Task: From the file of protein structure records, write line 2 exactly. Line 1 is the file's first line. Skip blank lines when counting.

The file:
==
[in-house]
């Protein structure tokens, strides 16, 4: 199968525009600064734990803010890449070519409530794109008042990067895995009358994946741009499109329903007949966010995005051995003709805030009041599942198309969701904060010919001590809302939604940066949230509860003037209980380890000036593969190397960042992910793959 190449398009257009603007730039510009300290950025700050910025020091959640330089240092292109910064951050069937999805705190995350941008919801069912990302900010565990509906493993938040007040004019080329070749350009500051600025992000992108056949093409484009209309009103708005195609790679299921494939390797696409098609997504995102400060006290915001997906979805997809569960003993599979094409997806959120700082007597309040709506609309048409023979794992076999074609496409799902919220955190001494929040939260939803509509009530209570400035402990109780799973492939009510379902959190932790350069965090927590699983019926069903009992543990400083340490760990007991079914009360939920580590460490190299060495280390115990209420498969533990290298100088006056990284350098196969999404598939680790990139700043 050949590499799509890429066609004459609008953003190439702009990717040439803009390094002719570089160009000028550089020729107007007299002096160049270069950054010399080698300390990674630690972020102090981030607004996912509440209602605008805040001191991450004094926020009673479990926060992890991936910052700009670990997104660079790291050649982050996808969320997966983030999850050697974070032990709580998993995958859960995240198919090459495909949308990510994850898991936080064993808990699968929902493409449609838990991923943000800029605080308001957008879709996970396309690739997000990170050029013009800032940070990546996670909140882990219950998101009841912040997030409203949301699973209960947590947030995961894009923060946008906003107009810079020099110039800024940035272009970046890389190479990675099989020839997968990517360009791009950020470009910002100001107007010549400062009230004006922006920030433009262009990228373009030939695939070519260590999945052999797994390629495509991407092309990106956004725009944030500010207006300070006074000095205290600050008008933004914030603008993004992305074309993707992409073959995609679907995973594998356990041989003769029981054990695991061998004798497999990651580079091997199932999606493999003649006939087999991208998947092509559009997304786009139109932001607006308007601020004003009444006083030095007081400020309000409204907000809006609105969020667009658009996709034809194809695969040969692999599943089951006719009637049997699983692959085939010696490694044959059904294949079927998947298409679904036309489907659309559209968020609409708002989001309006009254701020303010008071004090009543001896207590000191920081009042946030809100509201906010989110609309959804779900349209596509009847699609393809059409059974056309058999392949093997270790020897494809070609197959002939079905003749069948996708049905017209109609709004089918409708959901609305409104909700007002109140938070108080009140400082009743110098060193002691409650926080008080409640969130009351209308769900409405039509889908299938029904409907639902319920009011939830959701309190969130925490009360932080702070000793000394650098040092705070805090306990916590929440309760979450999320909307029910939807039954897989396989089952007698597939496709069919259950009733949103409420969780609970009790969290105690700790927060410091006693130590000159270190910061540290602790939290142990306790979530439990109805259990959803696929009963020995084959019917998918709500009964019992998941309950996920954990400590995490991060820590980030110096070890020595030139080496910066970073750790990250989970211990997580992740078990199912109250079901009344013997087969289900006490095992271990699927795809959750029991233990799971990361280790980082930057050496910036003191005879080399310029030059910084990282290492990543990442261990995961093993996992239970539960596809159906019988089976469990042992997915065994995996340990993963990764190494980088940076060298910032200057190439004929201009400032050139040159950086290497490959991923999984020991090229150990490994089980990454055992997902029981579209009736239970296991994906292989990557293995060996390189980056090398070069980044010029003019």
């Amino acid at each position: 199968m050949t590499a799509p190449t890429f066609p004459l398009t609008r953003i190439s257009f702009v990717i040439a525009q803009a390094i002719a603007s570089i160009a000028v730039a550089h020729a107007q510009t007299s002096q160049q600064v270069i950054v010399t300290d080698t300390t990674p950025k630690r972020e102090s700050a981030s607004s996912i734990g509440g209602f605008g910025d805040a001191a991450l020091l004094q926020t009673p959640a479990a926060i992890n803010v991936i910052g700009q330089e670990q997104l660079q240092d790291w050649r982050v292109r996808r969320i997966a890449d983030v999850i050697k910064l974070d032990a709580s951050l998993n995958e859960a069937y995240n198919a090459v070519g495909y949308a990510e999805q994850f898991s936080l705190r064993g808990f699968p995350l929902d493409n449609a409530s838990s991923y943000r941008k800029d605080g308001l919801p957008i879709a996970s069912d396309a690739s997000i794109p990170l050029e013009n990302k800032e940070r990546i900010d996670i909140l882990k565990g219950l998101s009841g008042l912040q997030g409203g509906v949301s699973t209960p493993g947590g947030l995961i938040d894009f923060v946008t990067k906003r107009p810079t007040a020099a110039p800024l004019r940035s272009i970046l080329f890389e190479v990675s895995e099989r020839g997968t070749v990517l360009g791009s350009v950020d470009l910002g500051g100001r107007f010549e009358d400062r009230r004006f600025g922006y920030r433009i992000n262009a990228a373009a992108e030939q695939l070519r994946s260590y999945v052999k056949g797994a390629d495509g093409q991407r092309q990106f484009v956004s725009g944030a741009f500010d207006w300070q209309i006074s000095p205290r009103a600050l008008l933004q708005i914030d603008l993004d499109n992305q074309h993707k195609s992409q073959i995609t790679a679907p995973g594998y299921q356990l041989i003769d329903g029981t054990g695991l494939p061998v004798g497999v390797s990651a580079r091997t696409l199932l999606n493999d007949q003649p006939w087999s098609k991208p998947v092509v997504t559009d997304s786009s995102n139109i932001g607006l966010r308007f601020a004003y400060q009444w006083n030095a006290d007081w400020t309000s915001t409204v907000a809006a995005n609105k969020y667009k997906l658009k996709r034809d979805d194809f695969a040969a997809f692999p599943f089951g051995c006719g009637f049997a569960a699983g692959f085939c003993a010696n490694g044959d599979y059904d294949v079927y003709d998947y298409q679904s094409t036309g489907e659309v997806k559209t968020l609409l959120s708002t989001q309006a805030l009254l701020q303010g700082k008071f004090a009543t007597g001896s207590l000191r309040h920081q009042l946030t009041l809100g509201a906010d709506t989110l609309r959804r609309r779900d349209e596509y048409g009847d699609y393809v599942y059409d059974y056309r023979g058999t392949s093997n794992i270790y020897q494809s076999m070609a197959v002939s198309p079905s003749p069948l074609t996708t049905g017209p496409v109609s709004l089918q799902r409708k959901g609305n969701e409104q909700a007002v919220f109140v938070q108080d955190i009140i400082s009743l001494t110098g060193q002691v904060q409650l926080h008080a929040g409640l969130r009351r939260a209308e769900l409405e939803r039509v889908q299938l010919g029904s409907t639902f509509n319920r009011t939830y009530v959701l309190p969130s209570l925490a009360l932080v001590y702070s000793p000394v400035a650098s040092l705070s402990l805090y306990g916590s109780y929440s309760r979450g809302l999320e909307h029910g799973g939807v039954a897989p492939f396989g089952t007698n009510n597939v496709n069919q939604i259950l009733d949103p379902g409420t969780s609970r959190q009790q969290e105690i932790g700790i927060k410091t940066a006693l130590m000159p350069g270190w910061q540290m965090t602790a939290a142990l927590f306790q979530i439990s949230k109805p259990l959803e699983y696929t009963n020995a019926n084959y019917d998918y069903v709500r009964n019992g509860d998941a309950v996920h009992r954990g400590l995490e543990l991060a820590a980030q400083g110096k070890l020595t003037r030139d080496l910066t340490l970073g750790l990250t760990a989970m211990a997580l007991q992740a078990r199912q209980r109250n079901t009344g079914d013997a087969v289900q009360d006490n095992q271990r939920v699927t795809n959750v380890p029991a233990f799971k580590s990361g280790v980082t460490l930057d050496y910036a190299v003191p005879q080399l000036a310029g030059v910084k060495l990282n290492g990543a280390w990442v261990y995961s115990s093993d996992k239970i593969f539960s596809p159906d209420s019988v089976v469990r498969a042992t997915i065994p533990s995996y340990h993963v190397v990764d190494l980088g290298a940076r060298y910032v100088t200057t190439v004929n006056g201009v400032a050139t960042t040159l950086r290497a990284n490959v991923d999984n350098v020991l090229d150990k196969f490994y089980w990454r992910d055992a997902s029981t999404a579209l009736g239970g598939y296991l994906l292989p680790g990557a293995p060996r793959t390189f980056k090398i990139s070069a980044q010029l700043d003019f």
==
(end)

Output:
């Protein structure tokens, strides 16, 4: 199968525009600064734990803010890449070519409530794109008042990067895995009358994946741009499109329903007949966010995005051995003709805030009041599942198309969701904060010919001590809302939604940066949230509860003037209980380890000036593969190397960042992910793959 190449398009257009603007730039510009300290950025700050910025020091959640330089240092292109910064951050069937999805705190995350941008919801069912990302900010565990509906493993938040007040004019080329070749350009500051600025992000992108056949093409484009209309009103708005195609790679299921494939390797696409098609997504995102400060006290915001997906979805997809569960003993599979094409997806959120700082007597309040709506609309048409023979794992076999074609496409799902919220955190001494929040939260939803509509009530209570400035402990109780799973492939009510379902959190932790350069965090927590699983019926069903009992543990400083340490760990007991079914009360939920580590460490190299060495280390115990209420498969533990290298100088006056990284350098196969999404598939680790990139700043 050949590499799509890429066609004459609008953003190439702009990717040439803009390094002719570089160009000028550089020729107007007299002096160049270069950054010399080698300390990674630690972020102090981030607004996912509440209602605008805040001191991450004094926020009673479990926060992890991936910052700009670990997104660079790291050649982050996808969320997966983030999850050697974070032990709580998993995958859960995240198919090459495909949308990510994850898991936080064993808990699968929902493409449609838990991923943000800029605080308001957008879709996970396309690739997000990170050029013009800032940070990546996670909140882990219950998101009841912040997030409203949301699973209960947590947030995961894009923060946008906003107009810079020099110039800024940035272009970046890389190479990675099989020839997968990517360009791009950020470009910002100001107007010549400062009230004006922006920030433009262009990228373009030939695939070519260590999945052999797994390629495509991407092309990106956004725009944030500010207006300070006074000095205290600050008008933004914030603008993004992305074309993707992409073959995609679907995973594998356990041989003769029981054990695991061998004798497999990651580079091997199932999606493999003649006939087999991208998947092509559009997304786009139109932001607006308007601020004003009444006083030095007081400020309000409204907000809006609105969020667009658009996709034809194809695969040969692999599943089951006719009637049997699983692959085939010696490694044959059904294949079927998947298409679904036309489907659309559209968020609409708002989001309006009254701020303010008071004090009543001896207590000191920081009042946030809100509201906010989110609309959804779900349209596509009847699609393809059409059974056309058999392949093997270790020897494809070609197959002939079905003749069948996708049905017209109609709004089918409708959901609305409104909700007002109140938070108080009140400082009743110098060193002691409650926080008080409640969130009351209308769900409405039509889908299938029904409907639902319920009011939830959701309190969130925490009360932080702070000793000394650098040092705070805090306990916590929440309760979450999320909307029910939807039954897989396989089952007698597939496709069919259950009733949103409420969780609970009790969290105690700790927060410091006693130590000159270190910061540290602790939290142990306790979530439990109805259990959803696929009963020995084959019917998918709500009964019992998941309950996920954990400590995490991060820590980030110096070890020595030139080496910066970073750790990250989970211990997580992740078990199912109250079901009344013997087969289900006490095992271990699927795809959750029991233990799971990361280790980082930057050496910036003191005879080399310029030059910084990282290492990543990442261990995961093993996992239970539960596809159906019988089976469990042992997915065994995996340990993963990764190494980088940076060298910032200057190439004929201009400032050139040159950086290497490959991923999984020991090229150990490994089980990454055992997902029981579209009736239970296991994906292989990557293995060996390189980056090398070069980044010029003019």